Last week, I explained how asking a simple question like how we should care for the environment led us to ask many more other questions, from looking through the creation narrative in the Book of Genesis, to discovering that our desire to learn about created things begins with a sense of wonder.
Sr. Damien Marie Savino, FSE of the University of St. Thomas in Houston (LINK) and I worked very hard at trying to be honest with our questions and answers. Doing so led us from the sense of wonder, to the importance of trying to find a balance between the enjoyment and abuse of nature. Doing so led us to other issues.
At the time, our Pope was Benedict XVI. He is the pope that has been most outspoken about the ecology, so much so that he is often referred to as the “Green Pope”. Both he and St. John Paul II (and now Pope Francis with Laudato Si’) have said that the ecological crisis is a moral crisis. Why is it a moral crisis? Why is caring for creation a moral issue. One more thing to keep in mind for our series.
There is also the question of how we deal with technology and science. Most of the people we interviewed in episode one are scientists. The Church is not against science. We learned in episode one that in Catholic teaching there is no conflict between the Theory of Evolution and our beliefs about creation. We also learned that the person who came up with the Big Bang Theory was a Catholic Priest, Fr. Georges Lemaitre. Science is what helps us know things. But we have to be careful not to make science our god and develop a materialistic view of creation.
We also need to move away from consumeristic, selfish lifestyles, what Pope Francis now calls the “throwaway” mentality, into a more sober lifestyle, a more contemplative lifestyle. More questions to include in our series.
Perhaps the most important question we had to ask while exploring the question of our sense of wonder is the place of human beings in all this equation. The fact that humans have a unique capacity for wonder and reflection and art, says something very critical about who we are as humans.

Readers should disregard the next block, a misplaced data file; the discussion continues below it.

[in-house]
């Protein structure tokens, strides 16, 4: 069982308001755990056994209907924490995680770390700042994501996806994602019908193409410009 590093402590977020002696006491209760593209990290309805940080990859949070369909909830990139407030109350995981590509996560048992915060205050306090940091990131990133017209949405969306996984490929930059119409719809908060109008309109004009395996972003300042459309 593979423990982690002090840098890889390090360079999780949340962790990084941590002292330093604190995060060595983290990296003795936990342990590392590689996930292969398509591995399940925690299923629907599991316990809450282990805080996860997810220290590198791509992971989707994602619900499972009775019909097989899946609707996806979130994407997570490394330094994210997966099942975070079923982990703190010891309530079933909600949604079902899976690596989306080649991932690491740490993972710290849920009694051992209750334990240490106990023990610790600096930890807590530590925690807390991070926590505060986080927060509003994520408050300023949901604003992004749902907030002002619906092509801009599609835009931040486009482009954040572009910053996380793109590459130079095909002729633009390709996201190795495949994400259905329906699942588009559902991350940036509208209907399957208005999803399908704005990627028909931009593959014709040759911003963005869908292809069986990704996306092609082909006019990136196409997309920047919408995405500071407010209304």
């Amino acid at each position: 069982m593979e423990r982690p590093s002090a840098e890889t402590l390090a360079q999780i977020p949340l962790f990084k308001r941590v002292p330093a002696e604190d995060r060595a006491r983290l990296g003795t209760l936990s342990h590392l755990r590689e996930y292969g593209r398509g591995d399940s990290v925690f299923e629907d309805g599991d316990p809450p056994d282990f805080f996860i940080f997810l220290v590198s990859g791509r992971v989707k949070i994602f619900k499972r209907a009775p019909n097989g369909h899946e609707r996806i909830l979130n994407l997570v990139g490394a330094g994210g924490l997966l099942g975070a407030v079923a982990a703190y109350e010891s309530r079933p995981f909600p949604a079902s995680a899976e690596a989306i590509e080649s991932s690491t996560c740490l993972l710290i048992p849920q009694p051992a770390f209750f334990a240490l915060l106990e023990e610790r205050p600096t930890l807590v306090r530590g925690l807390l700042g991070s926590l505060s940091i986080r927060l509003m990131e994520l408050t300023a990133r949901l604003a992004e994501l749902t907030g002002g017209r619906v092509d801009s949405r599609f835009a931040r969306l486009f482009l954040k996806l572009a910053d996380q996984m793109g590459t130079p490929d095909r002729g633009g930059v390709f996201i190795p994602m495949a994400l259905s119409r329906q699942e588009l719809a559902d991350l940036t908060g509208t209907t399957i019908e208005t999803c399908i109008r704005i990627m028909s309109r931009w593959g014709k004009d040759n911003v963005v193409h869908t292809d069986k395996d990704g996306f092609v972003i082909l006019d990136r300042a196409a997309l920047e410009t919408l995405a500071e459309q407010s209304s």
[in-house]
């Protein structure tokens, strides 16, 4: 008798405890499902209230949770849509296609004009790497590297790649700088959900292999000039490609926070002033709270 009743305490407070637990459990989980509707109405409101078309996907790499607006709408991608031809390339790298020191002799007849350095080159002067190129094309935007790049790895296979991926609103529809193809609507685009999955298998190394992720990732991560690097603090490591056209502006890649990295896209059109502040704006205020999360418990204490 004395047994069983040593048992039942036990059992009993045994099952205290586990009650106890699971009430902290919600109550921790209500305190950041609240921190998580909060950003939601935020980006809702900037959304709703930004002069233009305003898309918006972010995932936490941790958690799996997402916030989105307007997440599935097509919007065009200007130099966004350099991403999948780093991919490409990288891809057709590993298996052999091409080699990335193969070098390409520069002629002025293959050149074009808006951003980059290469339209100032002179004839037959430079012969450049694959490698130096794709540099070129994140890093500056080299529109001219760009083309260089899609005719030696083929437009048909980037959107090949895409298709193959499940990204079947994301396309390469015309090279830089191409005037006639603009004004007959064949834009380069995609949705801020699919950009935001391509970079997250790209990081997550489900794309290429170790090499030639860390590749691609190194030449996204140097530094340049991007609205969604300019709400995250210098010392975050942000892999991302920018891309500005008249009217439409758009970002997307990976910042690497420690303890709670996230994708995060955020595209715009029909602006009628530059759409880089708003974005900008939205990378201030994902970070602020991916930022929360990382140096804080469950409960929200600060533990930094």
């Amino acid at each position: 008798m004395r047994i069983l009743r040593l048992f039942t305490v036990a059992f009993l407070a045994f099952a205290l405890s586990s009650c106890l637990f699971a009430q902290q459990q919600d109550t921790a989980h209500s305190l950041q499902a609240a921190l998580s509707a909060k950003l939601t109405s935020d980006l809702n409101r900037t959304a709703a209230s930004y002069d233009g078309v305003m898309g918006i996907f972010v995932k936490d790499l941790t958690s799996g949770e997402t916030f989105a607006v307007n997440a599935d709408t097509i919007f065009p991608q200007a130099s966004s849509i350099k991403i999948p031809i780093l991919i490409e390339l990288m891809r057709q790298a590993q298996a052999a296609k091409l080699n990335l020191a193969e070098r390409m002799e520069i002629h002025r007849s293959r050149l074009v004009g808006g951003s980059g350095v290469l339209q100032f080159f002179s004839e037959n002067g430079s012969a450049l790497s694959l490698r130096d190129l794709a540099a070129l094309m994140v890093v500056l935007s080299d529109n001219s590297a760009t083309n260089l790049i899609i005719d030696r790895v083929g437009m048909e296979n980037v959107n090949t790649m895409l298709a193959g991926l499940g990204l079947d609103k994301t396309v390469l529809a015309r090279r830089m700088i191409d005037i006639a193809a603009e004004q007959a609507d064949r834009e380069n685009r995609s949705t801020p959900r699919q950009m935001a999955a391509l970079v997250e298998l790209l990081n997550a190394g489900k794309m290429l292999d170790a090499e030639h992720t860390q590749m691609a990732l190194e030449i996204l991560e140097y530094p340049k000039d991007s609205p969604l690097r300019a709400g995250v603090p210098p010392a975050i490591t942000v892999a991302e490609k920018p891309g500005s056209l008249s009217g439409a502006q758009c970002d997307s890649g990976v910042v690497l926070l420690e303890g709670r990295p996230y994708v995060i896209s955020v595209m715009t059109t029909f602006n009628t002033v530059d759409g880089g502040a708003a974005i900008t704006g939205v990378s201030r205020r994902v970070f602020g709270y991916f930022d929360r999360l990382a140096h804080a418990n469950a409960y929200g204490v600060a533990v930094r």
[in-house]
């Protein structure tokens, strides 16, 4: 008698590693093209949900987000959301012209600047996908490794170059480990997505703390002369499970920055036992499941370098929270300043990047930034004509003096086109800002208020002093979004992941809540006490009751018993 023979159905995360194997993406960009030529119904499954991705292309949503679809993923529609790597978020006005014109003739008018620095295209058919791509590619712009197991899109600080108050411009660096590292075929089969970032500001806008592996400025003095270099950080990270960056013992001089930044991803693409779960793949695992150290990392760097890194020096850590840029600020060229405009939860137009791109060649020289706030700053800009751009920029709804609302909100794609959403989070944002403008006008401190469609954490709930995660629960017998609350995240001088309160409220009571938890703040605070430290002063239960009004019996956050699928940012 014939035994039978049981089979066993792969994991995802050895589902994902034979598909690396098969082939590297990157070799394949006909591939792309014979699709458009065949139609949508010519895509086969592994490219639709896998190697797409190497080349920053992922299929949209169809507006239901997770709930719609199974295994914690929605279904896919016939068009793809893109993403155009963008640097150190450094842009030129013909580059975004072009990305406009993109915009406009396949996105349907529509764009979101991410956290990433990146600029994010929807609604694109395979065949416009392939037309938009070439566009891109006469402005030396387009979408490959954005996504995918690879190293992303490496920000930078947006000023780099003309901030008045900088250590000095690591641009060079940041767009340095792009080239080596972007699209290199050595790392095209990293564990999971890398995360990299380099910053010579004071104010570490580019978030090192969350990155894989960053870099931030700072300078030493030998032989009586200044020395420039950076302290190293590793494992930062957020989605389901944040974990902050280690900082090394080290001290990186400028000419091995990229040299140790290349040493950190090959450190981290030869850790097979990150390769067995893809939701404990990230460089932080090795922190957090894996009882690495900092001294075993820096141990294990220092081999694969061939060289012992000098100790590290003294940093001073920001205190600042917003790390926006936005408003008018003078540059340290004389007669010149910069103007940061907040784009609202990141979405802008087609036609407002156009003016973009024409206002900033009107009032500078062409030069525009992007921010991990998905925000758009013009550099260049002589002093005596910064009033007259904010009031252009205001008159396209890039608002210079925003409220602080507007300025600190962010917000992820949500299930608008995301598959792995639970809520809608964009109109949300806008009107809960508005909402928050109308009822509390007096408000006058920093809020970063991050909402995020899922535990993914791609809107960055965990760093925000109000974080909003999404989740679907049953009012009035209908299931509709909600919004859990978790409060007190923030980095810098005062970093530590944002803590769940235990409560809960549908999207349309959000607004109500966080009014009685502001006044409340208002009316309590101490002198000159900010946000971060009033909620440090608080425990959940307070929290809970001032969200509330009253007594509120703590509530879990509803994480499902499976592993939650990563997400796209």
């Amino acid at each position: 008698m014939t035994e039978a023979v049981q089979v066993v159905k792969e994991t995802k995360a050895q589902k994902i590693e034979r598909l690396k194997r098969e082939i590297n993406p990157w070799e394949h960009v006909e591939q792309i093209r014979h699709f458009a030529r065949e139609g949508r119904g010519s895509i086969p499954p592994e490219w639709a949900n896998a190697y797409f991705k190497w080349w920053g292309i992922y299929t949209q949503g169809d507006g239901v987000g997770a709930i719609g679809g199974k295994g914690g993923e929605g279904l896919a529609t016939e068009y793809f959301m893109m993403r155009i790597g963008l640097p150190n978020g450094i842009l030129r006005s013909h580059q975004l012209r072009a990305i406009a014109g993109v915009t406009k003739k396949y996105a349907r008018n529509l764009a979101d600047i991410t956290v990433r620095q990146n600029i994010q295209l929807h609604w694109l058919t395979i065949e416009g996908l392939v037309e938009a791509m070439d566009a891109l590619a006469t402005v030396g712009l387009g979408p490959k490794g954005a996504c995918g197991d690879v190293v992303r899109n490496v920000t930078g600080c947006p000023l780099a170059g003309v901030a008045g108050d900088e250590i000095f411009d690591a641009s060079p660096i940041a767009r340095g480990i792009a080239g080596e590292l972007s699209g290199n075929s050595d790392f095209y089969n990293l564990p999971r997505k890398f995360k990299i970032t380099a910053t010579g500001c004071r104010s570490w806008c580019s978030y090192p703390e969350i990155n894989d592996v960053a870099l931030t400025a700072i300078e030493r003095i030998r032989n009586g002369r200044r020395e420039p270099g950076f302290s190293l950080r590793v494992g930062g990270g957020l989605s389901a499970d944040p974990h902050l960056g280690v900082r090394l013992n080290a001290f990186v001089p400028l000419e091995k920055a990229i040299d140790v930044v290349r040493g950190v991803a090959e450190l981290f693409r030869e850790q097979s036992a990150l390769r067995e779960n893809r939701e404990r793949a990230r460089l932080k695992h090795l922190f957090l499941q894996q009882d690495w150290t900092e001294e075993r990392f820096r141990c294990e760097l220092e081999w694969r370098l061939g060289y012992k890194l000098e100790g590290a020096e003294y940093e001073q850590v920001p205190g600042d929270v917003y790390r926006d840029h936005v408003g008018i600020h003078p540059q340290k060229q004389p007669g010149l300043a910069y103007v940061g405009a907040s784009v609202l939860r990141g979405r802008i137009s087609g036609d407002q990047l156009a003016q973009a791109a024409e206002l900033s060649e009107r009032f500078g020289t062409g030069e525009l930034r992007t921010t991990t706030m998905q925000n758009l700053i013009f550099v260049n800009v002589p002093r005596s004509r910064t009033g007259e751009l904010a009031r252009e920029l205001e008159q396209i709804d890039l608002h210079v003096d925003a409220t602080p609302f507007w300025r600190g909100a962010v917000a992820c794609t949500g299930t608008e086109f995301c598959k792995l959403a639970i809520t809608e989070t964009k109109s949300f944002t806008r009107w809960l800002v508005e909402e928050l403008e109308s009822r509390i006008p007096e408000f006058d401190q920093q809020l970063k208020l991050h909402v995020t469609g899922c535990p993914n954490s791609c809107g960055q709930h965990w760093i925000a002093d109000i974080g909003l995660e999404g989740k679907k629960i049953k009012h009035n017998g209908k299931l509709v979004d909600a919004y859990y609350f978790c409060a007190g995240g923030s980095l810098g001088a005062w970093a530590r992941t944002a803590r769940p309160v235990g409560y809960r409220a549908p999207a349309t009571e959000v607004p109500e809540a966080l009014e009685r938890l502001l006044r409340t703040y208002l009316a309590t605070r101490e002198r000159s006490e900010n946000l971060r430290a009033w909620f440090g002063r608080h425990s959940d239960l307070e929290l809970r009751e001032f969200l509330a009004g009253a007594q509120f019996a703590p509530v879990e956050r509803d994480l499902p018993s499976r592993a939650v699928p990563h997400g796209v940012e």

Sr. Savino says:
“We are the only species that ecologically has been able to touch every facet of this earth. It also means that we have that unique sort of inner capacity to realize the inner purpose of creation and to bring it back to the father in some way. In Romans 8, we read that all creation is groaning, waiting to be made known. And that has always been a particular calling in my own life; that we are humans that bring that creation back to the father.”
And that’s really where we felt we had to end, “bringing creation back to the Creator” but we still did not have the term that Pope Francis introduced for it: “integral ecology.”
From the Book of Genesis to the writings of our Church Fathers, to the teachings of St. Francis and St. Bonaventure and the writings of our popes, particularly in the last 100 years, the Church has always had a clear message about caring for creation.
Perhaps Sr. Savino says it best:
“We know that we are to care for creation, if we believe that there is an in-built order in this created world and there is a design there, then that means that there is a purpose to this created world. And as Christians, we believe that this created world was created by God, the creator, and so God instilled a purpose in this creation. And we have a special place, as human beings in this creation, and part of it is to help the creative world realize its purpose. First we have to understand the purpose, and we do that through our science, and then, through our stewardship, we help the created world to realize its purpose.”
The call to care for the environment comes first from our innate ability to wonder at things and to be in awe of beauty. That question will lead us to explore the unique place that humans have in God’s creation. When we understand that humans are the only species that have the ability to care for creation, we have to ask how we are to do that. How are we to respect creation? And perhaps a good place to begin is by looking at what happens when we don’t respect creation. The next step has to be to find the tools that we need in order to steward creation and to bring it to its fullest fertility. This is what we term “intergral ecology” and this is where our series ends.
We hope that you are enjoying Creation. If you missed any of the episodes, you can watch all of them online at www.saltandlighttv.org/creation and you will be able to purchase the DVD of the whole series in the next couple of weeks. It is not just an entertaining, interesting and educational series, but one that would be a great tool for classroom or parish study.
Laudato si’ mio Signore!
Every week, Deacon Pedro takes a particular topic apart, not so much to explore or explain the subject to its fullness, but rather to provide insights that will deepen our understanding of the subject. And don’t worry, at the end of the day he always puts the pieces back together. There are no limits to deaconstructing: Write to him and ask any questions about the faith or Church teaching:firstname.lastname@example.org